Second, and this is just a couple of personal examples. When I was in college I worked part of one summer as a cashier in a thirft shop. Without getting into too many extra details, a child went missing in the store (due to a parent not watching, and not caring, since she sent her very young children to report it, and didn't follow up for 45 minutes, when we told the oldest [who was around 7-8] that an adult has to make the report). Once it had been reported the entire store (which was quite large) went into a frenzy and police were called. One adult reported seeing a child dragged into a car (turns out that child was not related to this and was probably the child of the adult who dragged their kid in). Another adult said, "Check the car" meaning the car of the parent who's child was missing. That's where the child was. He had wandered out and found his car and crawled in. (And the mother took off before police arrived unfortunately, because she was really neglectful).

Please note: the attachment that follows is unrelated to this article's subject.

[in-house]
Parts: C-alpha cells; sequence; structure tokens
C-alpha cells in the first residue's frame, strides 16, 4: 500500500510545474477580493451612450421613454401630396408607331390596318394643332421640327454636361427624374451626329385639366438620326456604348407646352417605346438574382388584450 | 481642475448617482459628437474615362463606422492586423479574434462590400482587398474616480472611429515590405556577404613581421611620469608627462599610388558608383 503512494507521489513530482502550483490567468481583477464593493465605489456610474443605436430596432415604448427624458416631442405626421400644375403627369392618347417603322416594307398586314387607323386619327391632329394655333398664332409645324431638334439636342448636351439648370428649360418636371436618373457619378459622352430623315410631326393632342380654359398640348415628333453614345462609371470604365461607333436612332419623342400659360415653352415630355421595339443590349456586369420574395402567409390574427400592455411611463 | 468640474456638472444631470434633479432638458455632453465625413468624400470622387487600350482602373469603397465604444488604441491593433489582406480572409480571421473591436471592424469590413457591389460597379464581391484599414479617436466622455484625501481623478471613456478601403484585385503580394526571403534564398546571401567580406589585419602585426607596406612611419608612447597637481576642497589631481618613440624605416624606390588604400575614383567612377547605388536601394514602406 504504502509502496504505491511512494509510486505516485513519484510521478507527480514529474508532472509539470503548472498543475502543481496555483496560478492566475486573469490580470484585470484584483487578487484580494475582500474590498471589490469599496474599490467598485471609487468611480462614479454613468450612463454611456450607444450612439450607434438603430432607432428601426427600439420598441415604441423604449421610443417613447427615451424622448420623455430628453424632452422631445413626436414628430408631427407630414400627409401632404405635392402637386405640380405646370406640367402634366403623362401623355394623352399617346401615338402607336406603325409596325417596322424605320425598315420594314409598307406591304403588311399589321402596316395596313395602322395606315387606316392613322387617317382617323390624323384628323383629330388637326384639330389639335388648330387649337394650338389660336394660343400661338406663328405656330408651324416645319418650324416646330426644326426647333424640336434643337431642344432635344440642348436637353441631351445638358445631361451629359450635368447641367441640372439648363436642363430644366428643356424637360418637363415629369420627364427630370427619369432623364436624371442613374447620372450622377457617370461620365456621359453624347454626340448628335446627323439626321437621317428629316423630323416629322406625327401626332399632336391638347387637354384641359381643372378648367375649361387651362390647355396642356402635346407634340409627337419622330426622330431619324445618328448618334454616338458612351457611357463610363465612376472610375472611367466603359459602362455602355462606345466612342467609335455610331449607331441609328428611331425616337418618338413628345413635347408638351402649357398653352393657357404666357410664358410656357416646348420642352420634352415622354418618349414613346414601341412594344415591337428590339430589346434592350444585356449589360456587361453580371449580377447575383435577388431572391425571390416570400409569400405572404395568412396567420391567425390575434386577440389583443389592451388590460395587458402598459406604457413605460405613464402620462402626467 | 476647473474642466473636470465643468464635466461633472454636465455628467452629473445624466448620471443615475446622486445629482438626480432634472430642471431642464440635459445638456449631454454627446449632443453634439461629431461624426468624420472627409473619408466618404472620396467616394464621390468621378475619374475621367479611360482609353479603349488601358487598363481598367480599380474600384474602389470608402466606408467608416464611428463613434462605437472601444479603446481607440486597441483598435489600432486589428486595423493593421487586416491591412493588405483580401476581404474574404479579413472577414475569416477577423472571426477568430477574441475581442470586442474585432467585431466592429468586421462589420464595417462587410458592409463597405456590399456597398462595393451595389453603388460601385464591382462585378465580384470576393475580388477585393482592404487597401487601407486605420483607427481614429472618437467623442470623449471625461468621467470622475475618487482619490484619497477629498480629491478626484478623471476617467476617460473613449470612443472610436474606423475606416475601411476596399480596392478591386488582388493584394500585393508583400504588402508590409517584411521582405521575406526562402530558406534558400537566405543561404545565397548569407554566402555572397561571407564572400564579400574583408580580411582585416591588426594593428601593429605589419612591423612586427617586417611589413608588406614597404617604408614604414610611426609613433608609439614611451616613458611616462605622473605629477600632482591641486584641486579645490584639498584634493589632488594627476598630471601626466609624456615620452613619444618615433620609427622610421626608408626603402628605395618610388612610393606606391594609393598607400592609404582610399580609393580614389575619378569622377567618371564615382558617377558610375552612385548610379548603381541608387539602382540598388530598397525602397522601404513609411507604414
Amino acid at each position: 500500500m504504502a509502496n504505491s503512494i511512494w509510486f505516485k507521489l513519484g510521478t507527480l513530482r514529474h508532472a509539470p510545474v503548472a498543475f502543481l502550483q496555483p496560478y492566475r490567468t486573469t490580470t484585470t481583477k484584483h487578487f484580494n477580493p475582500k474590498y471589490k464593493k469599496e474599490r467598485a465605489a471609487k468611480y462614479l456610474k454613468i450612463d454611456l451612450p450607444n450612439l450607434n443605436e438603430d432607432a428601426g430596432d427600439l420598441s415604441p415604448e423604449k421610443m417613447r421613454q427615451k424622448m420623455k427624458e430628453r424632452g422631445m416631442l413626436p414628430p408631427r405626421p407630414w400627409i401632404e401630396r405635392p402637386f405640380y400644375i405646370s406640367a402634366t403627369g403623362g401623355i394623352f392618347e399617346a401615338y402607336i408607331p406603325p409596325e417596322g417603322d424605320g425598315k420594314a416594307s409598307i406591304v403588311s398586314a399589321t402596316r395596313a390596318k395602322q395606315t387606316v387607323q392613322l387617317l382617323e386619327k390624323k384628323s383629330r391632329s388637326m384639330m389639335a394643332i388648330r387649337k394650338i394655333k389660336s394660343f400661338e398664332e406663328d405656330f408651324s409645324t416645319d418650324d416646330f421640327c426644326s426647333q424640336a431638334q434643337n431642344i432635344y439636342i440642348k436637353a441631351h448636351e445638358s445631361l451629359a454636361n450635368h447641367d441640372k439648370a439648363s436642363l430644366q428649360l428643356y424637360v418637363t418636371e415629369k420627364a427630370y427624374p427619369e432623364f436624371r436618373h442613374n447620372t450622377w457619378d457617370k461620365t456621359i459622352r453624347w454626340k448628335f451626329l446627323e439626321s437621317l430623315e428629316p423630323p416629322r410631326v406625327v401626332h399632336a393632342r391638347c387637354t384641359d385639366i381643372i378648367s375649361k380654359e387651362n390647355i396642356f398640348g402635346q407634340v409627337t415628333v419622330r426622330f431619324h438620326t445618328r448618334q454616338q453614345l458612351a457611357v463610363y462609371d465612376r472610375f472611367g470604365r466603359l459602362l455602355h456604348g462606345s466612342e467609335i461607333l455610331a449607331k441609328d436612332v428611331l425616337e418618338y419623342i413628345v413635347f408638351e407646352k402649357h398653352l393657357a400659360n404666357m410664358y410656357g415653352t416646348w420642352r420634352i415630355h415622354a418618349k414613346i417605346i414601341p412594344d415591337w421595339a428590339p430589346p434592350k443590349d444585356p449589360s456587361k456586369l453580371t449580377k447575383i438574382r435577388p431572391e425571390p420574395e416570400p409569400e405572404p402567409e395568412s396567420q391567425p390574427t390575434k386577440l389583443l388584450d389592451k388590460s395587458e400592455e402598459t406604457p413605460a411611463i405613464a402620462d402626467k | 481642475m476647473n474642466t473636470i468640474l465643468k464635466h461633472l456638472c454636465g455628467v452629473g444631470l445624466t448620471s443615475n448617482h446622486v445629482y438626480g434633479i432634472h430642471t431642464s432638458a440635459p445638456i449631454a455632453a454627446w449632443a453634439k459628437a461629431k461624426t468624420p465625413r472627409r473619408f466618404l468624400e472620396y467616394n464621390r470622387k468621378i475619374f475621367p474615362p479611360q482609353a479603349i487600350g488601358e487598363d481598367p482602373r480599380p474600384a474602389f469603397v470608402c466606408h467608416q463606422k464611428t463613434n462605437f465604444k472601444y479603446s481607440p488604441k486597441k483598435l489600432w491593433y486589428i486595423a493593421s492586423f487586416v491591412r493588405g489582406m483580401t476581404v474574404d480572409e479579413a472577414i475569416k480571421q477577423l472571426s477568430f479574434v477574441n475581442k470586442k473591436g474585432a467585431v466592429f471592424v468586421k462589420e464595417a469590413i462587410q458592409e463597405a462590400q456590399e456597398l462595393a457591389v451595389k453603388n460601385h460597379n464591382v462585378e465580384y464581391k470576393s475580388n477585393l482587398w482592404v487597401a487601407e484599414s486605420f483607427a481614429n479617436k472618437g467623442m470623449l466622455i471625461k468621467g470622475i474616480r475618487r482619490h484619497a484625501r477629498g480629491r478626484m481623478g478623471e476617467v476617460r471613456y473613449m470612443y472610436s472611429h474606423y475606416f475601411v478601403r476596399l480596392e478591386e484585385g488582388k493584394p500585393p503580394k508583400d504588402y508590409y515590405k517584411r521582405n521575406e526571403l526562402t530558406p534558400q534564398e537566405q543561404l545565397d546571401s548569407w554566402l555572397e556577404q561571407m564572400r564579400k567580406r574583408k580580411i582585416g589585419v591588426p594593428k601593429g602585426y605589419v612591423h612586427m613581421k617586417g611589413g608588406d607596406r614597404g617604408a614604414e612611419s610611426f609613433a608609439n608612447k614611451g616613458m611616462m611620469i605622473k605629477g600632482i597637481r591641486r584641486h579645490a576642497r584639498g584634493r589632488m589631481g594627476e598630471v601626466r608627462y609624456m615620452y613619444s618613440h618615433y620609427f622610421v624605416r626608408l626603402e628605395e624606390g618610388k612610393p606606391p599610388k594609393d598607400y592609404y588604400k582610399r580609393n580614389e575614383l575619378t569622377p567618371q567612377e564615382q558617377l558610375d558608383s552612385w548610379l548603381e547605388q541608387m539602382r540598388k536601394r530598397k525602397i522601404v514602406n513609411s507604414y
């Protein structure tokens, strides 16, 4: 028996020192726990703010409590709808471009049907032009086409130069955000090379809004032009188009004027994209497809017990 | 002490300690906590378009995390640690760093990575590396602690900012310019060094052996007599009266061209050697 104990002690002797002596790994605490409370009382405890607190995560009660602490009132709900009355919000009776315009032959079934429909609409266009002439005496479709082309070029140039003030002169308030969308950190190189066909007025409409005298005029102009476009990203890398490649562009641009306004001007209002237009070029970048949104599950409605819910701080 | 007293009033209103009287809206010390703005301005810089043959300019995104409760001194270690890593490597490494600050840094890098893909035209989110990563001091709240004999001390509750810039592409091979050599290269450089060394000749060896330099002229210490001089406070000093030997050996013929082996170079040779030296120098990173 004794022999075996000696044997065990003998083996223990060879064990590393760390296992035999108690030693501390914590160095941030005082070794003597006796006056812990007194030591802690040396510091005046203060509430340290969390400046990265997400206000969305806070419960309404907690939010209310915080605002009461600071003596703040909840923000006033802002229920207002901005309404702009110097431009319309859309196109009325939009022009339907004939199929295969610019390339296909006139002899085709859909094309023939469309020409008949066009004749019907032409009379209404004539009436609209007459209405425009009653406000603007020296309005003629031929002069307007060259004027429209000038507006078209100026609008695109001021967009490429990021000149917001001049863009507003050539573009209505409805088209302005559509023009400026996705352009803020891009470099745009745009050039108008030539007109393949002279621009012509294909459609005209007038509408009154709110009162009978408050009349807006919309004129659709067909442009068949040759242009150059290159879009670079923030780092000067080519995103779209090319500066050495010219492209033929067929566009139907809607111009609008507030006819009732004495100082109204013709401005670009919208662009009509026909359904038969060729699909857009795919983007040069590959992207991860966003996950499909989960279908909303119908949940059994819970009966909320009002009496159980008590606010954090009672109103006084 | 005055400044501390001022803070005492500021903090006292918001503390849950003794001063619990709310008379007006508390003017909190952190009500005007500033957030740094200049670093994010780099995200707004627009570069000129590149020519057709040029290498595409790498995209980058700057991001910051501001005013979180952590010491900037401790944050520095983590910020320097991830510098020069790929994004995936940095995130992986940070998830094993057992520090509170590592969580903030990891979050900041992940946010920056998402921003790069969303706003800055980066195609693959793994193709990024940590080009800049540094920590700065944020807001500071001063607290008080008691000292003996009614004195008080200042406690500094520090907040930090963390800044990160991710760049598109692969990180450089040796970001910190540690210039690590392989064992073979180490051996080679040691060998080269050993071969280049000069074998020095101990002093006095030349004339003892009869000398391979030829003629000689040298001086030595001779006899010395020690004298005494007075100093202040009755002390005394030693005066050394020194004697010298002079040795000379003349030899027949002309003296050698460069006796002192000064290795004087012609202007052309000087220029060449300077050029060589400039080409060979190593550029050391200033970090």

Now, the person who suggested we look in the car came up with that because when someone said they saw the child in the parking lot (and dragged into a car) they remembered as a mother that their child once had gotten lost and gone into her car. Had she claimed though that she recieved a 'psychic vision', would that be a case of a missing child resolved by 'psychic power'?

Obviously the possibilities were more limited with a store on a missing child, but 'in the car', wouldn't be something that would be first in my mind (nor was it at the time).